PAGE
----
Congratulations to Patricia for winning Putumayo's 5-CD reggae collection and thanks to all of you who shared your favorite Bob Marley song with us! Dan Storper is the CEO and Founder of Putumayo World Music. Few people have made the kind of lasting, universal impact that Bob Marley has made with his music. In his short 36 years, Marley managed not only to introduce hundreds of millions to reggae but also spread powerful messages of peace, love, human rights and acceptance. It’s no surprise that almost 30 years after his death, one can travel to any part of the globe and witness his far-reaching musical legacy. (Read on for a chance to win a 5 CD Putumayo Reggae collection.) Bob Marley would have been 65 in 2010, and in celebration, Putumayo World Music is releasing Tribute to a Reggae Legend, a multi-genre album featuring artists from around the world performing many of his best-loved songs. The collection is the first tribute album Putumayo has produced and its first with five exclusive, original tracks. Artists who recorded songs for this release include Sierra Leone’s Refugee All Stars, a group of refugees displaced to Guinea during the Sierra Leone civil war. They beautifully harmonize on a poignant interpretation of “No Woman, No Cry.” South African Afro-fusion band Freshlyground contributes an original recording of “Africa Unite,” demonstrating their signature mix of African folk, kwela and jazz. Original recordings of “Could You Be Loved” by Québecois singer Caracol (formerly of the group Dobracaracol), “Natural Mystic” by California reggae/rock band Rebelution and “Sun is Shining” by Ghanaian reggae artist Rocky Dawuni, add to the diversity of the collection. Bob Marley was an ambassador and representative of people throughout the world who did not have a voice on the global stage. Reuben Koroma, band leader of Sierra Leone’s Refugee All Stars, talks about his reach:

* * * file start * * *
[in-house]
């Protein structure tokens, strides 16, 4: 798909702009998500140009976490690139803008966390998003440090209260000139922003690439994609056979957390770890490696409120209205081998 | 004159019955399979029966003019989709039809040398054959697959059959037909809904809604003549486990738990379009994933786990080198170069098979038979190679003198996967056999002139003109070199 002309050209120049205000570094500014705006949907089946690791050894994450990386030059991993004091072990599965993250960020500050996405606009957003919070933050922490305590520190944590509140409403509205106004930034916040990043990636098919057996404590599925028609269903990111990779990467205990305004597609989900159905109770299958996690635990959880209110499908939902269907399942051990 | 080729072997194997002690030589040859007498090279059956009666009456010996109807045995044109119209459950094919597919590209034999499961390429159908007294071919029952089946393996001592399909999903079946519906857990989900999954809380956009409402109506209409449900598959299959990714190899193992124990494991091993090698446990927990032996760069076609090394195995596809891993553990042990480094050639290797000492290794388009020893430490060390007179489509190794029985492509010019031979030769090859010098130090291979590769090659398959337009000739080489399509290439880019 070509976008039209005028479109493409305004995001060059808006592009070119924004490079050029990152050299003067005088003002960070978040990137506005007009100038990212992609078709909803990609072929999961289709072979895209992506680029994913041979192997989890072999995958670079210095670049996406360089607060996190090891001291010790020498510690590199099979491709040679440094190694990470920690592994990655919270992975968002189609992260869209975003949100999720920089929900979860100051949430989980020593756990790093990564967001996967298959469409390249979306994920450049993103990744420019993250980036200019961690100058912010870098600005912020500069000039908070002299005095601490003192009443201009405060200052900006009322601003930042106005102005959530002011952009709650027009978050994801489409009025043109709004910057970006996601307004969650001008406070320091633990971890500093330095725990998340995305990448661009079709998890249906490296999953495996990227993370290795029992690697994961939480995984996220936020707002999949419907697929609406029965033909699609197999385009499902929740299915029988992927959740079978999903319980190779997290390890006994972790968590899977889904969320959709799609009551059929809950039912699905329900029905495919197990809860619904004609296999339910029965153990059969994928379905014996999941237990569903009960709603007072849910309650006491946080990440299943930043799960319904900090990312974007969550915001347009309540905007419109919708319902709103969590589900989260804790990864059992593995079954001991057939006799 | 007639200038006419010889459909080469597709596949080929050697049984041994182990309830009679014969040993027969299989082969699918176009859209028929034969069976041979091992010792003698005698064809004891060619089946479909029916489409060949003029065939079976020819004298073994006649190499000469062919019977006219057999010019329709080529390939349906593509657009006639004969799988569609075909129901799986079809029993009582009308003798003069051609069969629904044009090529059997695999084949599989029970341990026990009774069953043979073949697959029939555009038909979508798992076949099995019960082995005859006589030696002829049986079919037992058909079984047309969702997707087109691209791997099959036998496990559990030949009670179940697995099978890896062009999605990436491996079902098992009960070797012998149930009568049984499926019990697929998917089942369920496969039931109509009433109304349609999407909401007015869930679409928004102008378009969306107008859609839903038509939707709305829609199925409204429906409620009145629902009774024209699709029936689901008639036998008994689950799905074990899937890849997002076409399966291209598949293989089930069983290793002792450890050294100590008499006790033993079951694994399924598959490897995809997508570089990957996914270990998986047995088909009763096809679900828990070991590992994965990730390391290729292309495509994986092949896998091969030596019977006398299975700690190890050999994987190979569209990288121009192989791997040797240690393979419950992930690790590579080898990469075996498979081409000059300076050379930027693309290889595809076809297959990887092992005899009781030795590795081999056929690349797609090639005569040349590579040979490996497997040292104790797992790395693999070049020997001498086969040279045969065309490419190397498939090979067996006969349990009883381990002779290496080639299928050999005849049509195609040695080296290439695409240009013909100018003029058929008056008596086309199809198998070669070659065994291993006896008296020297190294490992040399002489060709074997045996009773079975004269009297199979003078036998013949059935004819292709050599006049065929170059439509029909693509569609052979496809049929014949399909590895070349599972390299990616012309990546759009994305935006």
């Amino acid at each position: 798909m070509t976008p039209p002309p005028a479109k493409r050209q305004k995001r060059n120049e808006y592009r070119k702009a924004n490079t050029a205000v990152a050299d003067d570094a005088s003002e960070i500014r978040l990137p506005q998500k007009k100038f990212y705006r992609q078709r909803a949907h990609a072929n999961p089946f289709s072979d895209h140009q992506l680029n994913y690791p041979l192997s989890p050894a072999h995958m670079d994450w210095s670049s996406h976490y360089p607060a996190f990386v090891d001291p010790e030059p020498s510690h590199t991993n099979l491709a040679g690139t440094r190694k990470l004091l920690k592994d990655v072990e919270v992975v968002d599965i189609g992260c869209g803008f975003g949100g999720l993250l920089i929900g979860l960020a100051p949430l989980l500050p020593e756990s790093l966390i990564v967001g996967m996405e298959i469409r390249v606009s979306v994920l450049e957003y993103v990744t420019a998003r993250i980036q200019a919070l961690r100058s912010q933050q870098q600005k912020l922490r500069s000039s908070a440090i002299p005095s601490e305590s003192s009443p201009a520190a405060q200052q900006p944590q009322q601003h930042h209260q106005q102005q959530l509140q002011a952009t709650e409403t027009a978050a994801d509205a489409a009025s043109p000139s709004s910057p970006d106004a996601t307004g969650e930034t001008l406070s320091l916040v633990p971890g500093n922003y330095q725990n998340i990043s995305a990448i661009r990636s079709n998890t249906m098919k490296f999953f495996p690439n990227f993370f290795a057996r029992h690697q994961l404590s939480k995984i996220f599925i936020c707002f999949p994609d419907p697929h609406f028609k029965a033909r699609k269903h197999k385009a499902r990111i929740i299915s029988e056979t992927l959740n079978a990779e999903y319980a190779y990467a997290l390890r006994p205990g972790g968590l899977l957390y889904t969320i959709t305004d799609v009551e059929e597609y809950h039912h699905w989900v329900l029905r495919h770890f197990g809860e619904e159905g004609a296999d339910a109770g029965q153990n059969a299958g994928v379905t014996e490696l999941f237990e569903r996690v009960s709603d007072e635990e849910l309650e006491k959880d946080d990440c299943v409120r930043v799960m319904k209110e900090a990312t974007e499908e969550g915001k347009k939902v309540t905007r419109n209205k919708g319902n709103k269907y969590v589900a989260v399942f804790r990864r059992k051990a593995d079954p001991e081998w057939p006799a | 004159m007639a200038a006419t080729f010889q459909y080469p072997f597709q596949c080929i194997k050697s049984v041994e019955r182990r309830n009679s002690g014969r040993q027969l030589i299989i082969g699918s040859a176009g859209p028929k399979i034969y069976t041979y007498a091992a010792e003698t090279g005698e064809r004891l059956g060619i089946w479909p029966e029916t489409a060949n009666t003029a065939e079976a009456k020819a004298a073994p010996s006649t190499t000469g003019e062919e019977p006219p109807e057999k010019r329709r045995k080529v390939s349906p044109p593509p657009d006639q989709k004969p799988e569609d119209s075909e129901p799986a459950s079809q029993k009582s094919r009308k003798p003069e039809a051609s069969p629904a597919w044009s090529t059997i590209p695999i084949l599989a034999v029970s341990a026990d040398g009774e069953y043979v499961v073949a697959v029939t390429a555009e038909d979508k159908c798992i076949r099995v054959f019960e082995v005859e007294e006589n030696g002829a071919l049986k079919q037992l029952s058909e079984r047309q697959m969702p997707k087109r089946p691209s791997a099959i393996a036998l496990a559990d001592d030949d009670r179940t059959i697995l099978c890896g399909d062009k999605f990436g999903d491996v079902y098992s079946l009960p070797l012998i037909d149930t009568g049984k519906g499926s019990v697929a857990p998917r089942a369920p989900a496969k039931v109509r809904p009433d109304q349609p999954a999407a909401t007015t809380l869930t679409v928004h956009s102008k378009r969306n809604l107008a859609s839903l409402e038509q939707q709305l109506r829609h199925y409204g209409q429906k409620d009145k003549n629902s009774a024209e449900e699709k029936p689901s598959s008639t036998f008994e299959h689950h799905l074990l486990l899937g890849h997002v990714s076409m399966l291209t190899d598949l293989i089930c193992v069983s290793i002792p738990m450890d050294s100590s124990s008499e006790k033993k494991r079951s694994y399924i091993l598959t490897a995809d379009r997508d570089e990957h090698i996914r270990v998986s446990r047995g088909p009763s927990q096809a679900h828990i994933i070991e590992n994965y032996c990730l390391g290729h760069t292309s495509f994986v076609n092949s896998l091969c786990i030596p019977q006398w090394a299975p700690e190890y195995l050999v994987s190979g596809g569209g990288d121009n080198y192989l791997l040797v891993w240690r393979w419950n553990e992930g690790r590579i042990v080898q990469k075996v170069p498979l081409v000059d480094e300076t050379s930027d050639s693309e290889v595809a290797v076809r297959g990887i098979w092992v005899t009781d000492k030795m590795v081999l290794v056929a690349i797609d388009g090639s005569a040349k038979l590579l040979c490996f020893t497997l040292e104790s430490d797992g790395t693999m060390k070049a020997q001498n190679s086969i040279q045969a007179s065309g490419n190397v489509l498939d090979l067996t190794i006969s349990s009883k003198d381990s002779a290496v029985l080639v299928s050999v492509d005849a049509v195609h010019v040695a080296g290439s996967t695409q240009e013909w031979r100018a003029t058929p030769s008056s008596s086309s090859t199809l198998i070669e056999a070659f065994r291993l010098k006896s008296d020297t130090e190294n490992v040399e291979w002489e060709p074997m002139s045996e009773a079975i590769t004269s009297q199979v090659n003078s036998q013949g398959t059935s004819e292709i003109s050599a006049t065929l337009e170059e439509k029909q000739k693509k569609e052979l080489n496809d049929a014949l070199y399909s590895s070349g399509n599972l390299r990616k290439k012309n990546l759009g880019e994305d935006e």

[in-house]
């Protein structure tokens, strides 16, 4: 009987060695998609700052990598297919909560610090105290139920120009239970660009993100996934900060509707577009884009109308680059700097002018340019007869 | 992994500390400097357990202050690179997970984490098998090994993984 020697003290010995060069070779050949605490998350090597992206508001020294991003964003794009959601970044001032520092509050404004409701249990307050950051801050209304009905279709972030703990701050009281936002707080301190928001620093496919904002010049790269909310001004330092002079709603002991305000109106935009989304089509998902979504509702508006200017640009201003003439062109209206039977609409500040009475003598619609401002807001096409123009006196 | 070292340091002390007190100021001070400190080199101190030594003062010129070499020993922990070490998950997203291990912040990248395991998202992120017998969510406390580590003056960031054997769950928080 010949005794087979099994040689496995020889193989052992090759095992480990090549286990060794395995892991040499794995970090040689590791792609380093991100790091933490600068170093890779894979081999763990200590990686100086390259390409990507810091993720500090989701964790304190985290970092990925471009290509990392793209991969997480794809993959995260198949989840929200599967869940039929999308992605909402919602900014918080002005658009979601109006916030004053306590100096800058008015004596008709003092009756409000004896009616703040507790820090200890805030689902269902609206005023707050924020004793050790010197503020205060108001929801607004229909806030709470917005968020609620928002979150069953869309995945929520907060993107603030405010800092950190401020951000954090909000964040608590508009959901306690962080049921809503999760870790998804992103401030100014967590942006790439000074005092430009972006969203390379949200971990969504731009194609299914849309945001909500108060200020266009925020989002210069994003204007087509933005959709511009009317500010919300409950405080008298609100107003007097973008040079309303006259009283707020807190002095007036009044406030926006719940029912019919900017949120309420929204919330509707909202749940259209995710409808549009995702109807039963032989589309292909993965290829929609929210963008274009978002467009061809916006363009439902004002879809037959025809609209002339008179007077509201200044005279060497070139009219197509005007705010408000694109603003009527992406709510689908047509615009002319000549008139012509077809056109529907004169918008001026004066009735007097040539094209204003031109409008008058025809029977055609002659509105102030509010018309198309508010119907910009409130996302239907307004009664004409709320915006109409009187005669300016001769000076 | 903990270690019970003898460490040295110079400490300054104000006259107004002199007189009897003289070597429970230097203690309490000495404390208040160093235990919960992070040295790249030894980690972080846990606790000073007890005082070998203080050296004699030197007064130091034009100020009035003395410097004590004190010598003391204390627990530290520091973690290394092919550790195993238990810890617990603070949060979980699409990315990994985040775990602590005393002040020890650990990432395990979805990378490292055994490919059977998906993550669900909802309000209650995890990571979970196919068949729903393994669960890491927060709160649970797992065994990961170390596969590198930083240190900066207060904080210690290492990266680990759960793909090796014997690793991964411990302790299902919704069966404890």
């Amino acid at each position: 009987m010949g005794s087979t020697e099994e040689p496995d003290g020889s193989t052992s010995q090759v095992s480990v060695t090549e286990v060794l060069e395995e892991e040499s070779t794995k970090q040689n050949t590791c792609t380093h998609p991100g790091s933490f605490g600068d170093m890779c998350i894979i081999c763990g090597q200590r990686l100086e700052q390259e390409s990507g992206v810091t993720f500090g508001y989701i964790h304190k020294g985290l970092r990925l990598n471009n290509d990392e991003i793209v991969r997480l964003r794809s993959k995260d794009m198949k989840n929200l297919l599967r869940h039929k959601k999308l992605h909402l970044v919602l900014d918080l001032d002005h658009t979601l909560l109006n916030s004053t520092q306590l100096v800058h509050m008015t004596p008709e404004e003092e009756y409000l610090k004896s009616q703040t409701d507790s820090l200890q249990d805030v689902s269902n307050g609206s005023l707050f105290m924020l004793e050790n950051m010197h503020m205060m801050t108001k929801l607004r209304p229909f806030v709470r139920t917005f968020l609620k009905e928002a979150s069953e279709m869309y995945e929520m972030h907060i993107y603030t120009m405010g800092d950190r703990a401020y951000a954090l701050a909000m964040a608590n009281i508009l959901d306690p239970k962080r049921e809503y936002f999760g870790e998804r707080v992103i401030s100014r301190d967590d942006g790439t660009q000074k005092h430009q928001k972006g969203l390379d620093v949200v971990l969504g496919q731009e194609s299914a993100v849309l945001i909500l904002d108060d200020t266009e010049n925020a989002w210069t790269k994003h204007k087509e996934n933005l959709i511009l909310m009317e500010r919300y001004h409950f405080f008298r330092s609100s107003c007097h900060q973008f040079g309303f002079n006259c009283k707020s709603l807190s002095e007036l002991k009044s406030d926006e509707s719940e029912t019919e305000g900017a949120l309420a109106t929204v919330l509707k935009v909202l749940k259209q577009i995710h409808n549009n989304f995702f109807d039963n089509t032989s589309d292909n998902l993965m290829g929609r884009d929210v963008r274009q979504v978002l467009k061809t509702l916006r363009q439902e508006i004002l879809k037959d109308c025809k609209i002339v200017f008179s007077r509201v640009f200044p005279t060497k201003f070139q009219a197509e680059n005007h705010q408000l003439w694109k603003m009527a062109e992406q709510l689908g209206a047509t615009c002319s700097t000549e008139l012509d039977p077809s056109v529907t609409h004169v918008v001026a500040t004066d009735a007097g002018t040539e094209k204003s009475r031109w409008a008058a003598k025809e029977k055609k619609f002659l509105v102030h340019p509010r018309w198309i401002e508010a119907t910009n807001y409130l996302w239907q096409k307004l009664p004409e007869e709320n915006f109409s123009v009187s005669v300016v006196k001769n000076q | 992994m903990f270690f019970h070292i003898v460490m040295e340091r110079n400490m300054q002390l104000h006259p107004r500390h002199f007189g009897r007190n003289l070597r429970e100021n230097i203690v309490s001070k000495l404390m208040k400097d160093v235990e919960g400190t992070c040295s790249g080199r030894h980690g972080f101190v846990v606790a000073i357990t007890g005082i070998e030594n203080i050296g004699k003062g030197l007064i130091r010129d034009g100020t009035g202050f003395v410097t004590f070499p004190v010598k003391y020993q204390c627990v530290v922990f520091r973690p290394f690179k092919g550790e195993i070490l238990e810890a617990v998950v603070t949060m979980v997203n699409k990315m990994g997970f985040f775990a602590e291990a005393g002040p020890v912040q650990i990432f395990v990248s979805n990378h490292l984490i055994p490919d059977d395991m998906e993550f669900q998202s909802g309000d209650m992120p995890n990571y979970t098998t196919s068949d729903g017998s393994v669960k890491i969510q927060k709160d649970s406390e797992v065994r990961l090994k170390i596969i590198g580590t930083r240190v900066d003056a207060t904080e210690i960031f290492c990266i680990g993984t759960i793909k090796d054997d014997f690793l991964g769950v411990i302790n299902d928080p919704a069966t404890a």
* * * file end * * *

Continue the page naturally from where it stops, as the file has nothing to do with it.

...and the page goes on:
There is a serious connection with Marley’s message because desperation is the same everywhere. Bob Marley spoke for the interest of many people who are suffering, and I think that the Refugee All Stars also are speaking for many people who are suffering. We try to articulate the grievances of people who do not have the chance to be heard. I believe it’s so important because many people are living in a refugee situation right now, so when people hear about our story—how we suffered and saw terrible times and were able to overcome all those obstacles, it gives people hope.Mark Johnson, creator of Playing for Change, explains it this way:
A small crew started traveling the globe armed with a mobile recording studio, cameras and two songs, “Stand By Me” and “One Love.” I wonder sometimes after so many years of traveling the world if we chose these songs or if perhaps they chose us. I will never forget the turning point in filming “One Love” when we traveled to a shack on the top of a hill in the township of Umlazi, South Africa. We were working with a Zulu Choir named Sinamuva and when we arrived they were singing the choruses of “One Love” in their native language of Zulu. Seeing their faces and feeling the love coming from their hearts as they sang this song was perhaps the greatest moment of my life. We have recorded many different people from different races, religions, cultures and economic status throughout our journey, and Bob Marley always finds a way to connect them all.You can pick up Putumayo’s Tribute to a Reggae Legend in our stores now. Add your voice to the Marley chorus: tell us the name of your favorite Bob Marley song (we'd love to hear why it's your fave too) in the comments below, and we’ll select a random winner to receive a five CD Putumayo Reggae collection. Enter your comment by July 28th!